Oil-drop absorption is just like that, turned upside down. At a certain wavelength, the oil absorbs 100% of the light. As the wavelength varies from that one, the fraction of light absorbed falls off at about 1% per nanometer difference in wavelength, up to 25 nanometers shorter than or 25 nanometers longer than the wavelength of maximum absorption. (So for instance it absorbs 75% of the light with wavelength 25 nanometers shorter or longer than the wavelength it absorbs 100% of.). Then, for wavelengths differing by 25 to 50 nanometers from the peak-absorption wavelength, the fraction of light absorbed falls off at about 3% per nanometer, until it no longer absorbs light shorter or longer than its peak-absorption wavelength by 50 nanometers or more.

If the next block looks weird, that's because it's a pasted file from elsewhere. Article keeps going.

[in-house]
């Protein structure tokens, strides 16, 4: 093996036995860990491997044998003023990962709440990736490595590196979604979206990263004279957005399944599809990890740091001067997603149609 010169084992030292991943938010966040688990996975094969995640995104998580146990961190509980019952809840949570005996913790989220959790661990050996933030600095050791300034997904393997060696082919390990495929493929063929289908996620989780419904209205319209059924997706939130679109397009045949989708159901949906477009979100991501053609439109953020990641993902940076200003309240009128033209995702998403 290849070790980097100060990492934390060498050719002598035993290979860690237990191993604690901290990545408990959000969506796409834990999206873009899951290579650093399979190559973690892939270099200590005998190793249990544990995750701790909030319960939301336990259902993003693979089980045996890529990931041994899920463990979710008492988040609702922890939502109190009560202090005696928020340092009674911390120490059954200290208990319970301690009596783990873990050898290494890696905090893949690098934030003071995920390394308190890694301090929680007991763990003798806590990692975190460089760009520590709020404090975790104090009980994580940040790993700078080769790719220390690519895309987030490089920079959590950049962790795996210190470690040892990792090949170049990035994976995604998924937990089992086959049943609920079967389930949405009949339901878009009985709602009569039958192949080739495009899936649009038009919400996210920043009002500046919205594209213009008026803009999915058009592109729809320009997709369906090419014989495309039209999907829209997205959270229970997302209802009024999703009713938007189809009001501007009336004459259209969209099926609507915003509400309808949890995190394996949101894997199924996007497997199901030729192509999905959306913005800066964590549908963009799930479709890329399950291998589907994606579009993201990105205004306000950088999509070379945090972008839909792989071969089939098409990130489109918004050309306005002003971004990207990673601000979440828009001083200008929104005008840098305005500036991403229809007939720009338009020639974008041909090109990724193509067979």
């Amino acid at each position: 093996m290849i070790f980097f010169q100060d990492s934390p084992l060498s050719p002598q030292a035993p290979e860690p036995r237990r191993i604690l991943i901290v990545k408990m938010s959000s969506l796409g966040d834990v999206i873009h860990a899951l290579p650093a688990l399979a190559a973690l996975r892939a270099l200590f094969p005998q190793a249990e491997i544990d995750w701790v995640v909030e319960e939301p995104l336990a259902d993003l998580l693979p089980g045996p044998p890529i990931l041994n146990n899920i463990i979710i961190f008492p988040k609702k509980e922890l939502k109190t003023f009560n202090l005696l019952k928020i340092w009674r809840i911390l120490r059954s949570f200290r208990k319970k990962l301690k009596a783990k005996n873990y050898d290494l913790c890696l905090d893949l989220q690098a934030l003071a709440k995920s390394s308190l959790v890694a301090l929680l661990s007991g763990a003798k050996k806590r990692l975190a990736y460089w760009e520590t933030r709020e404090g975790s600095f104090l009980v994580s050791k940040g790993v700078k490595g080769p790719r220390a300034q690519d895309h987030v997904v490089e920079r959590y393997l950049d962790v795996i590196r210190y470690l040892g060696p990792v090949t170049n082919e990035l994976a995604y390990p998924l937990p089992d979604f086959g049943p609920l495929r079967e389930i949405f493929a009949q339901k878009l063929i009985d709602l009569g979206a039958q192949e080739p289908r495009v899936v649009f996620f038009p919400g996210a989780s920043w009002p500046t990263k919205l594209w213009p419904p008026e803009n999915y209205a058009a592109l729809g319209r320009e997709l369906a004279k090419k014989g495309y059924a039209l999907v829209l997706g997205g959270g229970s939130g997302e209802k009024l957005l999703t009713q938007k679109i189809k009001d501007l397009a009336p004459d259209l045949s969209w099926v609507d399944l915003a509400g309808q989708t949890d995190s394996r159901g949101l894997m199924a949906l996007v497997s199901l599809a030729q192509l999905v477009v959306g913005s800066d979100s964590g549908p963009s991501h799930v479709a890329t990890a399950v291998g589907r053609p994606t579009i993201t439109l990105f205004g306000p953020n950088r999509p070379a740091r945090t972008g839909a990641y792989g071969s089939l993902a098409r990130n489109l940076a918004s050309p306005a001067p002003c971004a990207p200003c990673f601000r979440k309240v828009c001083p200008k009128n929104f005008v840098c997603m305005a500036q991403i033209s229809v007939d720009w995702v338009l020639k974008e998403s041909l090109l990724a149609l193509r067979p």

Each opsin occurs in three kinds of cone cells.
One kind has no oil-drop.
One kind has an oil drop whose peak of absorption is 50 nanometers shorter than the cone’s peak of sensitivity.
One kind has an oil drop whose peak of absorption is 50 nanometers longer than the cone’s peak of sensitivity.
(Aside: I just noticed that “shorter” is longer than “longer”, and “longer” is shorter than “shorter”!)
Each kind of oil occurs in two kinds of cone-cells.
One has its peak of sensitivity 50 nanometers shorter than the oil’s peak of absorption.
One has its peak of sensitivity 50 nanometers longer than the oil’s peak of absorption.
Space-Centipedes have four sets of eyes.
One set sees wavelengths from 200 to 700 nanometers.
One set sees wavelengths from 450 to 950 nanometers.
One set sees wavelengths from 700 to 1200 nanometers.
And the fourth set sees wavelengths from 950 to 1450 nanometers.